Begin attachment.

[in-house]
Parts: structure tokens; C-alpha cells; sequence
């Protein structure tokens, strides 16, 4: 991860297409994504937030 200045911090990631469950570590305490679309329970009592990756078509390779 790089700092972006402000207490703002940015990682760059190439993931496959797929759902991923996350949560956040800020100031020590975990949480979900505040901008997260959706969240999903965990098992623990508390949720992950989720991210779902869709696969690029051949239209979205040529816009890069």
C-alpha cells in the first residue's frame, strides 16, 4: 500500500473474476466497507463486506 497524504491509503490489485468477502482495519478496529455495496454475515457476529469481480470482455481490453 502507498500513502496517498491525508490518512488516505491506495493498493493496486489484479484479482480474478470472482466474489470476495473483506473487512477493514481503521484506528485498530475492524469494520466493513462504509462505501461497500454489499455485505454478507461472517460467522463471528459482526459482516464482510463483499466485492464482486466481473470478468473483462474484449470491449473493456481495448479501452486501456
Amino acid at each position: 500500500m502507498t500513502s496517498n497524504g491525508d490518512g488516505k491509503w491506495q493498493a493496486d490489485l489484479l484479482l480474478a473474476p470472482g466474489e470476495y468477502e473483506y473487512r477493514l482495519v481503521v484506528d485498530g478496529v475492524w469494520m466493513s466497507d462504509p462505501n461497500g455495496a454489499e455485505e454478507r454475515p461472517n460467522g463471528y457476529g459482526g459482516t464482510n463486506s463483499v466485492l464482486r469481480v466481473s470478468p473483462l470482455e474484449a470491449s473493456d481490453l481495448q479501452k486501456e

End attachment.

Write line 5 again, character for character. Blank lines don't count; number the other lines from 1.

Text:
Amino acid at each position: 500500500m502507498t500513502s496517498n497524504g491525508d490518512g488516505k491509503w491506495q493498493a493496486d490489485l489484479l484479482l480474478a473474476p470472482g466474489e470476495y468477502e473483506y473487512r477493514l482495519v481503521v484506528d485498530g478496529v475492524w469494520m466493513s466497507d462504509p462505501n461497500g455495496a454489499e455485505e454478507r454475515p461472517n460467522g463471528y457476529g459482526g459482516t464482510n463486506s463483499v466485492l464482486r469481480v466481473s470478468p473483462l470482455e474484449a470491449s473493456d481490453l481495448q479501452k486501456e